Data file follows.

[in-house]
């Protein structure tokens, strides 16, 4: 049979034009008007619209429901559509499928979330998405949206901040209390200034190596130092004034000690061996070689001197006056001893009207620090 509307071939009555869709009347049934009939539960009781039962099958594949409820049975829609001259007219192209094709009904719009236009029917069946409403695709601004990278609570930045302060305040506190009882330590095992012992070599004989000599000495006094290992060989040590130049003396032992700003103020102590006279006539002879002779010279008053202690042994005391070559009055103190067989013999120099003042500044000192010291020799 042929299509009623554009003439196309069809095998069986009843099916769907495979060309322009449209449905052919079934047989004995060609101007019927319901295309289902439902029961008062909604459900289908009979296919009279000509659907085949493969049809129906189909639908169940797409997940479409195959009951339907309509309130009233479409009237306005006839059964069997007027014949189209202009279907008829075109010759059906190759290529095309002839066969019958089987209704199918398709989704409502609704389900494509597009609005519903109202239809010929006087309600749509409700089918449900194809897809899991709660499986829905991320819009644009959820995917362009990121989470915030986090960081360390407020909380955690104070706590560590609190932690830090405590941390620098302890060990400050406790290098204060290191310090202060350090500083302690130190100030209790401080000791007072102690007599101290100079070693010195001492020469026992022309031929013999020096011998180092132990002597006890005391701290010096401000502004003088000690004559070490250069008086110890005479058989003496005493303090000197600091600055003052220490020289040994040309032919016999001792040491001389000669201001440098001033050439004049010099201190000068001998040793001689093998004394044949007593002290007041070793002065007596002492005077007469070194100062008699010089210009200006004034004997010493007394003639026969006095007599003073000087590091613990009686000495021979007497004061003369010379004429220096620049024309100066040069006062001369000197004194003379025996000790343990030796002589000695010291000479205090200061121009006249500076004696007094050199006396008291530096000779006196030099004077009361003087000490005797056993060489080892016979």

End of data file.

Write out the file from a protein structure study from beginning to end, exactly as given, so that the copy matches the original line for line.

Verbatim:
[in-house]
């Protein structure tokens, strides 16, 4: 049979034009008007619209429901559509499928979330998405949206901040209390200034190596130092004034000690061996070689001197006056001893009207620090 509307071939009555869709009347049934009939539960009781039962099958594949409820049975829609001259007219192209094709009904719009236009029917069946409403695709601004990278609570930045302060305040506190009882330590095992012992070599004989000599000495006094290992060989040590130049003396032992700003103020102590006279006539002879002779010279008053202690042994005391070559009055103190067989013999120099003042500044000192010291020799 042929299509009623554009003439196309069809095998069986009843099916769907495979060309322009449209449905052919079934047989004995060609101007019927319901295309289902439902029961008062909604459900289908009979296919009279000509659907085949493969049809129906189909639908169940797409997940479409195959009951339907309509309130009233479409009237306005006839059964069997007027014949189209202009279907008829075109010759059906190759290529095309002839066969019958089987209704199918398709989704409502609704389900494509597009609005519903109202239809010929006087309600749509409700089918449900194809897809899991709660499986829905991320819009644009959820995917362009990121989470915030986090960081360390407020909380955690104070706590560590609190932690830090405590941390620098302890060990400050406790290098204060290191310090202060350090500083302690130190100030209790401080000791007072102690007599101290100079070693010195001492020469026992022309031929013999020096011998180092132990002597006890005391701290010096401000502004003088000690004559070490250069008086110890005479058989003496005493303090000197600091600055003052220490020289040994040309032919016999001792040491001389000669201001440098001033050439004049010099201190000068001998040793001689093998004394044949007593002290007041070793002065007596002492005077007469070194100062008699010089210009200006004034004997010493007394003639026969006095007599003073000087590091613990009686000495021979007497004061003369010379004429220096620049024309100066040069006062001369000197004194003379025996000790343990030796002589000695010291000479205090200061121009006249500076004696007094050199006396008291530096000779006196030099004077009361003087000490005797056993060489080892016979």